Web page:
Clean up the rubber diaphragm and the cover to prevent fluid contamination.

Do not fill the reservoir full or it will leak and ruin any paint it remains on for more than 5 minutes.

When the brake system has been opened up you must bleed the system to remove any air that may have entered the system. Air is compressible and when it is in your brake system it will give you spongy brakes that do not operate well.

The rear caliper is a pain to bleed, so here is some help. For the rear brake caliper, the hose goes from the MC up and back down to the caliper. This allows air to be trapped at the high point in the line.

REAR Caliper Bleeding:

  1. Unscrew the banjo bolt, pull the bolt out of the brake line. Set the bolt aside. Loosen the bleed screw.
  2. Remove the brake pads from caliper. Then remove caliper from the bracket.
  3. Unscrew the master cylinder filling cap and fill with fluid.
  4. With your left hand hold your index finger and thumb and pinch the loose end of the brake line to cover the holes that the banjo bolt passes through.
  5. While doing step 3 slowly pump the brake lever until fluid is squirting out of the line between your fingers. REMEMBER you will have to keep adding fluid to the reservoir to make sure you don't pump air back into the line. Hold the line up high and continue at least one more pump. Keep Loose end of brake line up in the air to prevent fluid from running out and air entering the line.
  6. Put the banjo bolt back into the brake line making sure there is a copper crush gasket under the head.
  7. Then pick up the caliper with one hand and screw the banjo bolt into the caliper with a copper crush gasket on caliper side of the bolt. Snug the Banjo bolt down with wrench.
  8. Bolt the caliper back on the bracket. And reinstall the brake pads.
  9. With one bleed screw loose, slowly press brake lever all the way and hold, tighten the bleed screw and slowly release the brake lever.
  10. Repeat step 9 until fluid runs out of bleed screw REMEBER to keep the master cylinder reservoir full of fluid at all times. Repeat for any remaining bleed screws.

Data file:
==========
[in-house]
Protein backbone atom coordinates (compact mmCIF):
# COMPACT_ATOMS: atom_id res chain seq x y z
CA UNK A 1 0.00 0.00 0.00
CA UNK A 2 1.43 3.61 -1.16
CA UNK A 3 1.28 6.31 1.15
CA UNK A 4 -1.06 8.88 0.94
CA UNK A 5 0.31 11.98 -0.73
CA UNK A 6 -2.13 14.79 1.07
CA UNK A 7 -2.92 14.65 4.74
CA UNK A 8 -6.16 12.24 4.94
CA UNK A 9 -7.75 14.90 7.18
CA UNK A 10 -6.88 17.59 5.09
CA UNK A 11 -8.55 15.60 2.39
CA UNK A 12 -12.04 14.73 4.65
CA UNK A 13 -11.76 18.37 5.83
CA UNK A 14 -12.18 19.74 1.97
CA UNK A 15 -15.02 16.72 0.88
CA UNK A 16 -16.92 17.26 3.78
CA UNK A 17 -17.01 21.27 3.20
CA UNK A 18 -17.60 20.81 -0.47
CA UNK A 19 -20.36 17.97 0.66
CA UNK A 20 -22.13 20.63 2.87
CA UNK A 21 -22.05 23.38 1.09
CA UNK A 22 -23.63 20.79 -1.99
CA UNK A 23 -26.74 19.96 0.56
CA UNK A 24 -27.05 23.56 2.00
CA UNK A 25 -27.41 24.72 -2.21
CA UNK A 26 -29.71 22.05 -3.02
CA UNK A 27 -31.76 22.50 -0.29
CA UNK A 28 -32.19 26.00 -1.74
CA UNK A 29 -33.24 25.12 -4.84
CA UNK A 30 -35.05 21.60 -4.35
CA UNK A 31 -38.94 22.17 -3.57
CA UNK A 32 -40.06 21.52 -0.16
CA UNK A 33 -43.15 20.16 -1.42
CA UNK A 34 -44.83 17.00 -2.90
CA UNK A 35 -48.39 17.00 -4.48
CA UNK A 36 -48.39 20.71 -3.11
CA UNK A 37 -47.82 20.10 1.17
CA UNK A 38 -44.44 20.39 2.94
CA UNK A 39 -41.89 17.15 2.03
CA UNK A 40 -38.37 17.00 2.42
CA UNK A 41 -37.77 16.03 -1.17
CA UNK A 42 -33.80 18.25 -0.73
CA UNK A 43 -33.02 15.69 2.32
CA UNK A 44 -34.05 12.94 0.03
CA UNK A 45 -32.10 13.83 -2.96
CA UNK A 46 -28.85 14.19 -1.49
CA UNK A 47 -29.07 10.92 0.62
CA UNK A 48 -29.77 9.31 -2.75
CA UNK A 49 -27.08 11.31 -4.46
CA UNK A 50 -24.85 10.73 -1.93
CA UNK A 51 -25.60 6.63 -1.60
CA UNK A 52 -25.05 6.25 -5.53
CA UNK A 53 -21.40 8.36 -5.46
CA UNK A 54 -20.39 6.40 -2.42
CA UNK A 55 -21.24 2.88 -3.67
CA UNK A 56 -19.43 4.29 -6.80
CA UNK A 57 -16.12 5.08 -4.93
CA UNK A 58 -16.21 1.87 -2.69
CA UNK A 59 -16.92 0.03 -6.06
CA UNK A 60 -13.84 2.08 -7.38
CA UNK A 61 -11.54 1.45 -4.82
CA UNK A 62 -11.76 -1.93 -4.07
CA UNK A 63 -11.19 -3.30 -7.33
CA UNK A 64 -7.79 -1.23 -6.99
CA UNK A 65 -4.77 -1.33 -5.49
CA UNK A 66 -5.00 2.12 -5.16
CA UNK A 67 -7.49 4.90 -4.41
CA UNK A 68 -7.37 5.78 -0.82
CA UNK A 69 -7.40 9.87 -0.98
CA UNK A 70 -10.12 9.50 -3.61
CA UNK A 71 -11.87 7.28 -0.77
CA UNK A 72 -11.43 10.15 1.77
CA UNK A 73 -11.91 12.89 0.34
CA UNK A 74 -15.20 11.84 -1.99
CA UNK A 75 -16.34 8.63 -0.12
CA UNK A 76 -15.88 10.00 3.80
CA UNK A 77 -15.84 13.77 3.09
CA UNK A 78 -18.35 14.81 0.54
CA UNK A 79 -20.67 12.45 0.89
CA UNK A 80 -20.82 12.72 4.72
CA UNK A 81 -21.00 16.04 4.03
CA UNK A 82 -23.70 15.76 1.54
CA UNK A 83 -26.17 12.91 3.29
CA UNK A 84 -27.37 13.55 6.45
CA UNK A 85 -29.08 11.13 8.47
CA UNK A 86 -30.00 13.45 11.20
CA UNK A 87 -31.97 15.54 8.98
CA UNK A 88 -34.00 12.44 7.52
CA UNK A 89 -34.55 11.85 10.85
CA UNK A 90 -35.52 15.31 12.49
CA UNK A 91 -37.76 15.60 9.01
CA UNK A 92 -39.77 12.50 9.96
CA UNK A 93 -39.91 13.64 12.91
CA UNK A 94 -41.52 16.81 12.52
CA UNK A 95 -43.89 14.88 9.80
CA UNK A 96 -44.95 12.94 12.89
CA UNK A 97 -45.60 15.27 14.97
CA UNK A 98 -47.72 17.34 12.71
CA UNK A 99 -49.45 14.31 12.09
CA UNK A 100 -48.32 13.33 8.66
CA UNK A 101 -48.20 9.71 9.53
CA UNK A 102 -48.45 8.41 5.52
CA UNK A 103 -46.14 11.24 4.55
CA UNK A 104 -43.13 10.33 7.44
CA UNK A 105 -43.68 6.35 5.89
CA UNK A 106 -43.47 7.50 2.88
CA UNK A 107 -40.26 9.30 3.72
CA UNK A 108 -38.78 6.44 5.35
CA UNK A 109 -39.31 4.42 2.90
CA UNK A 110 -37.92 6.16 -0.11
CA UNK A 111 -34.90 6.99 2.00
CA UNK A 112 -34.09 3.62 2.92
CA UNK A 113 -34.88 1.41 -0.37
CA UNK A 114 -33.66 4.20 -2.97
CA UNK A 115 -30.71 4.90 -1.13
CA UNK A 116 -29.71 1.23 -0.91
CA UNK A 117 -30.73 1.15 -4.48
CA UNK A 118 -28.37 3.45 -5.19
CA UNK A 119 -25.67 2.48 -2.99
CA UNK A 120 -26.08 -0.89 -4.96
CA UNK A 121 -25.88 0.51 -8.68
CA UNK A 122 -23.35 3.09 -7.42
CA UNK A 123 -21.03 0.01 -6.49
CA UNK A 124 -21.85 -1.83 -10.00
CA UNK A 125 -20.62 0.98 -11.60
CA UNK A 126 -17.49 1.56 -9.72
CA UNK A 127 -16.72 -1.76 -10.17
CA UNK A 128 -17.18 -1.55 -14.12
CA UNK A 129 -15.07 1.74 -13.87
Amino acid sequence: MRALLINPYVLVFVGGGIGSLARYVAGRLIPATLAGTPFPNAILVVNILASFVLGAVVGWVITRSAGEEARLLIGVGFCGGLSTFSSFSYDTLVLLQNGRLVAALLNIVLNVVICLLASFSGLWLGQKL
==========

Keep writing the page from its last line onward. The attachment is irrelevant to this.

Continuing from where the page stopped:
11. Check that all bolts are tight and screw on the master cylinder cap.

FRONT Brake System Bleeding

  1. Remove the front master cylinder reservoir cap. You must keep the reservoir full of fluid during all bleeding operations to prevent air from re-entering the system.
  2. Make sure all banjo bolts are tight and that the bleed screws are tight.
  3. Loosen one hose on the front caliper and remove it.
  4. Pinch banjo fitting on the end of this loose hose with you thumb and index finger and pump the brake lever slowly until fluid squirts out between your fingers. (this is priming the master cylinder)
  5. Re-install the brake hose and tighten the banjo bolt.
  6. Pump the brake lever and watch in the reservoir for air bubbles. Air bubbles coming up from the master cylinder means that the brake hoses and calipers are filling with fluid.
  7. After pumping the brake lever for what seems like eternity you should feel the brake lever getting stiffer as if your brakes are working but are spongy.
  8. Now you have to bleed the air out of the calipers.
  9. With the brake lever released or in the not applied position, open a bleed screw on one caliper.
  10. Then slowly press the brake lever watching the fluid that comes out of the bleed screw, and hold the brake lever.
  11. With the brake lever pressed all the way tighten the bleed screw.
  12. Slowly release the brake lever.
  13. Continue #9 through #12 until no air bubbles come out of the bleed screws and repeat for any remaining bleed screws.
  14. The brake lever should have a solid feel to now and if not continue pumping and bleeding until you do. Check and add fluid if necessary and re-install the reservoir cover.
  15. After a few days of riding bleed the calipers again to assure that all air is out.


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-BNT83

cleaning_and_flushing_your_brake_systems.txt · Last modified: 2008/08/09 14:43 by 68.91.17.139